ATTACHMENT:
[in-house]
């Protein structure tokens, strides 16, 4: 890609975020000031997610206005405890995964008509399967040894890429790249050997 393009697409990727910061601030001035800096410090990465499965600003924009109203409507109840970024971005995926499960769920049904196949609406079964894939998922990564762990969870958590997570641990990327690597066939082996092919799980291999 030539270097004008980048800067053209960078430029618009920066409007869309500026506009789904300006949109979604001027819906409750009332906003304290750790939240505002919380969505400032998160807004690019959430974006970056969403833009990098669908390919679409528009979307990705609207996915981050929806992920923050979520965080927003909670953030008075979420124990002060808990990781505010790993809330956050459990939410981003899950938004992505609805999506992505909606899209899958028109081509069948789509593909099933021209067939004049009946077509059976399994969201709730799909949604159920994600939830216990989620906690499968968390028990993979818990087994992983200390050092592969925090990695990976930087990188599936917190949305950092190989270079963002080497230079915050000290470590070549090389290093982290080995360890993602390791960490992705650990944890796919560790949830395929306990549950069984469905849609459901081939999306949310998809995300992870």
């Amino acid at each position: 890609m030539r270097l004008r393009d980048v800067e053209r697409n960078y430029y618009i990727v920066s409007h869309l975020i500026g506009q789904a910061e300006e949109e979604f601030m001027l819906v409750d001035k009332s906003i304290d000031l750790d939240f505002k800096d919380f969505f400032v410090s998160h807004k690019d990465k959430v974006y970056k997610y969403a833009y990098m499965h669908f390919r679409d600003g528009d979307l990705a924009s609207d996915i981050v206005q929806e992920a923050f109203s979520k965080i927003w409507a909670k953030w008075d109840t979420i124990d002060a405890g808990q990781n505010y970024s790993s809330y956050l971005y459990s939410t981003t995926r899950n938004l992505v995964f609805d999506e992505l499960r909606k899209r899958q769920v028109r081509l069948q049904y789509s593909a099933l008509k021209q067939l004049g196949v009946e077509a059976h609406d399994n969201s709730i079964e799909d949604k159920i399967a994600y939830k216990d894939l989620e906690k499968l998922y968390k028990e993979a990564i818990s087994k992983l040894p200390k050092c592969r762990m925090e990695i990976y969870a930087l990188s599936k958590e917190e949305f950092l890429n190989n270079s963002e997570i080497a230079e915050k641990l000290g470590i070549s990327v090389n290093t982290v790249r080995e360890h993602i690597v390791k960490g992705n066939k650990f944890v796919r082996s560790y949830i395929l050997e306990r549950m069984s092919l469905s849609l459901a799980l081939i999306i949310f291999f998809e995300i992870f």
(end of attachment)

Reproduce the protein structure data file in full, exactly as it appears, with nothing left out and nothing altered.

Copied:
[in-house]
């Protein structure tokens, strides 16, 4: 890609975020000031997610206005405890995964008509399967040894890429790249050997 393009697409990727910061601030001035800096410090990465499965600003924009109203409507109840970024971005995926499960769920049904196949609406079964894939998922990564762990969870958590997570641990990327690597066939082996092919799980291999 030539270097004008980048800067053209960078430029618009920066409007869309500026506009789904300006949109979604001027819906409750009332906003304290750790939240505002919380969505400032998160807004690019959430974006970056969403833009990098669908390919679409528009979307990705609207996915981050929806992920923050979520965080927003909670953030008075979420124990002060808990990781505010790993809330956050459990939410981003899950938004992505609805999506992505909606899209899958028109081509069948789509593909099933021209067939004049009946077509059976399994969201709730799909949604159920994600939830216990989620906690499968968390028990993979818990087994992983200390050092592969925090990695990976930087990188599936917190949305950092190989270079963002080497230079915050000290470590070549090389290093982290080995360890993602390791960490992705650990944890796919560790949830395929306990549950069984469905849609459901081939999306949310998809995300992870």
């Amino acid at each position: 890609m030539r270097l004008r393009d980048v800067e053209r697409n960078y430029y618009i990727v920066s409007h869309l975020i500026g506009q789904a910061e300006e949109e979604f601030m001027l819906v409750d001035k009332s906003i304290d000031l750790d939240f505002k800096d919380f969505f400032v410090s998160h807004k690019d990465k959430v974006y970056k997610y969403a833009y990098m499965h669908f390919r679409d600003g528009d979307l990705a924009s609207d996915i981050v206005q929806e992920a923050f109203s979520k965080i927003w409507a909670k953030w008075d109840t979420i124990d002060a405890g808990q990781n505010y970024s790993s809330y956050l971005y459990s939410t981003t995926r899950n938004l992505v995964f609805d999506e992505l499960r909606k899209r899958q769920v028109r081509l069948q049904y789509s593909a099933l008509k021209q067939l004049g196949v009946e077509a059976h609406d399994n969201s709730i079964e799909d949604k159920i399967a994600y939830k216990d894939l989620e906690k499968l998922y968390k028990e993979a990564i818990s087994k992983l040894p200390k050092c592969r762990m925090e990695i990976y969870a930087l990188s599936k958590e917190e949305f950092l890429n190989n270079s963002e997570i080497a230079e915050k641990l000290g470590i070549s990327v090389n290093t982290v790249r080995e360890h993602i690597v390791k960490g992705n066939k650990f944890v796919r082996s560790y949830i395929l050997e306990r549950m069984s092919l469905s849609l459901a799980l081939i999306i949310f291999f998809e995300i992870f």